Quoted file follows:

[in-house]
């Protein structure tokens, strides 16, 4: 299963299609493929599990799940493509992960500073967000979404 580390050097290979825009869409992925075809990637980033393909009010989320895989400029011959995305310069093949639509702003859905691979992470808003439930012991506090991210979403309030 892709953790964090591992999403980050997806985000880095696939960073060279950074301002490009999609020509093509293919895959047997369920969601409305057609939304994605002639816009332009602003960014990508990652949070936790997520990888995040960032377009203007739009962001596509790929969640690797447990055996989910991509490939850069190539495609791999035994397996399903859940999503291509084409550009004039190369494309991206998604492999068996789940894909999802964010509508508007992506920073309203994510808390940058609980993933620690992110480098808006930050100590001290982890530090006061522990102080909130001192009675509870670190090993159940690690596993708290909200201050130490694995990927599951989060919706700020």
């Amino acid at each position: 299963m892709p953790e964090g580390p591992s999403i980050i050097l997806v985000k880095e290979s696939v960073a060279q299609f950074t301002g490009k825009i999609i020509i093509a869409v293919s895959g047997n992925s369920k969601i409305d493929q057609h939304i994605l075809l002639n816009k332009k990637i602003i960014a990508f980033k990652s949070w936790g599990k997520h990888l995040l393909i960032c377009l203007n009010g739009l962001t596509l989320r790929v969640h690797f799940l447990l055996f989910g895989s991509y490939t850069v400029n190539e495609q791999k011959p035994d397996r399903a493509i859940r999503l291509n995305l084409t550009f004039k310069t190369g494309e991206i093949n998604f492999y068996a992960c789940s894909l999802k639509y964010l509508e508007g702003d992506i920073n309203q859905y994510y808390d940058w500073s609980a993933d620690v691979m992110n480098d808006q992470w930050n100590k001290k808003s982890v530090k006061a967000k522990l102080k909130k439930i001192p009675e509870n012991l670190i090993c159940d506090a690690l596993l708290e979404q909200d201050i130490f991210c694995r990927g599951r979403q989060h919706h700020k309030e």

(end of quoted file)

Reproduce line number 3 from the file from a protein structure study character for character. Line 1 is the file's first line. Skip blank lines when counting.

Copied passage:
């Amino acid at each position: 299963m892709p953790e964090g580390p591992s999403i980050i050097l997806v985000k880095e290979s696939v960073a060279q299609f950074t301002g490009k825009i999609i020509i093509a869409v293919s895959g047997n992925s369920k969601i409305d493929q057609h939304i994605l075809l002639n816009k332009k990637i602003i960014a990508f980033k990652s949070w936790g599990k997520h990888l995040l393909i960032c377009l203007n009010g739009l962001t596509l989320r790929v969640h690797f799940l447990l055996f989910g895989s991509y490939t850069v400029n190539e495609q791999k011959p035994d397996r399903a493509i859940r999503l291509n995305l084409t550009f004039k310069t190369g494309e991206i093949n998604f492999y068996a992960c789940s894909l999802k639509y964010l509508e508007g702003d992506i920073n309203q859905y994510y808390d940058w500073s609980a993933d620690v691979m992110n480098d808006q992470w930050n100590k001290k808003s982890v530090k006061a967000k522990l102080k909130k439930i001192p009675e509870n012991l670190i090993c159940d506090a690690l596993l708290e979404q909200d201050i130490f991210c694995r990927g599951r979403q989060h919706h700020k309030e």